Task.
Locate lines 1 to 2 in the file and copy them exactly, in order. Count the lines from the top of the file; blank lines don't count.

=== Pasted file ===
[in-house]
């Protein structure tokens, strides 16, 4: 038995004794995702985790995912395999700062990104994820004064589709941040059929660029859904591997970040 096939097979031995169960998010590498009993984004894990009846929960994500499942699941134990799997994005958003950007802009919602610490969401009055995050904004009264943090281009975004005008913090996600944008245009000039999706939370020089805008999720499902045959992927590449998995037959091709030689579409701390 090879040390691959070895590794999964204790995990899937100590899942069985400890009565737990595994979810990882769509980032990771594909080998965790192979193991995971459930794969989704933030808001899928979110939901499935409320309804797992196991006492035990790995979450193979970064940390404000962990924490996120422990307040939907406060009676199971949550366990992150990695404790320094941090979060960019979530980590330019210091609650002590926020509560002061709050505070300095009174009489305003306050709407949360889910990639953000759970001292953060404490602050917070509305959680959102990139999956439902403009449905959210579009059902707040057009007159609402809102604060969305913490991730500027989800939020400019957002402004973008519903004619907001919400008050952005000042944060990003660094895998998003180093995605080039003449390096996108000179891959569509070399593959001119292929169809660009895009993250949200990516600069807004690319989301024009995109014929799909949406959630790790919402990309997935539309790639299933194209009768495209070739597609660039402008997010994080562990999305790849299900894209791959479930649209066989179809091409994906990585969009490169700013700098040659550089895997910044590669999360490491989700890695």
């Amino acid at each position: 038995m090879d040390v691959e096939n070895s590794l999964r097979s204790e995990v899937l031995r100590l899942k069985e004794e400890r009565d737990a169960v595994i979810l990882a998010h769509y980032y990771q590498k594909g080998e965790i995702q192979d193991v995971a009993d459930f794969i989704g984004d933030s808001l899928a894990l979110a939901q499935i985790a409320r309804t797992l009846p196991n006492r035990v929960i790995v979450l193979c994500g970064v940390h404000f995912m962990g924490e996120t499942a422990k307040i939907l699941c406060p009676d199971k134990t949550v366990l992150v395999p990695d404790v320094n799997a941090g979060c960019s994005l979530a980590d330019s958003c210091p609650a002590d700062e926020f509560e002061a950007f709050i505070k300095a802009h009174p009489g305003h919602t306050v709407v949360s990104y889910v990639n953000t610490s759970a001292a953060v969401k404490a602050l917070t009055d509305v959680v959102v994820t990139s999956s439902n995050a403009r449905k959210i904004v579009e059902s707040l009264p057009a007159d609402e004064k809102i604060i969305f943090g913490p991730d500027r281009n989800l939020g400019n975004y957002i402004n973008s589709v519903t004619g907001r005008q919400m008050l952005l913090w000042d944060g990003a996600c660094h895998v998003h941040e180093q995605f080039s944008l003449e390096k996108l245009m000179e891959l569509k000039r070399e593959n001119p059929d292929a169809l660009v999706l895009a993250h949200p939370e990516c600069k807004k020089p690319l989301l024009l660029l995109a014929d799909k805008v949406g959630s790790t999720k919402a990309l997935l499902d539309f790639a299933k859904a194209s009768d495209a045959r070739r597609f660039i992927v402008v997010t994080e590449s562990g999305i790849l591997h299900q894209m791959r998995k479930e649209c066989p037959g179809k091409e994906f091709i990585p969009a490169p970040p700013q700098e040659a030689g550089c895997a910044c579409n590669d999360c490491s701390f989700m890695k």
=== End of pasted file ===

[in-house]
């Protein structure tokens, strides 16, 4: 038995004794995702985790995912395999700062990104994820004064589709941040059929660029859904591997970040 096939097979031995169960998010590498009993984004894990009846929960994500499942699941134990799997994005958003950007802009919602610490969401009055995050904004009264943090281009975004005008913090996600944008245009000039999706939370020089805008999720499902045959992927590449998995037959091709030689579409701390 090879040390691959070895590794999964204790995990899937100590899942069985400890009565737990595994979810990882769509980032990771594909080998965790192979193991995971459930794969989704933030808001899928979110939901499935409320309804797992196991006492035990790995979450193979970064940390404000962990924490996120422990307040939907406060009676199971949550366990992150990695404790320094941090979060960019979530980590330019210091609650002590926020509560002061709050505070300095009174009489305003306050709407949360889910990639953000759970001292953060404490602050917070509305959680959102990139999956439902403009449905959210579009059902707040057009007159609402809102604060969305913490991730500027989800939020400019957002402004973008519903004619907001919400008050952005000042944060990003660094895998998003180093995605080039003449390096996108000179891959569509070399593959001119292929169809660009895009993250949200990516600069807004690319989301024009995109014929799909949406959630790790919402990309997935539309790639299933194209009768495209070739597609660039402008997010994080562990999305790849299900894209791959479930649209066989179809091409994906990585969009490169700013700098040659550089895997910044590669999360490491989700890695």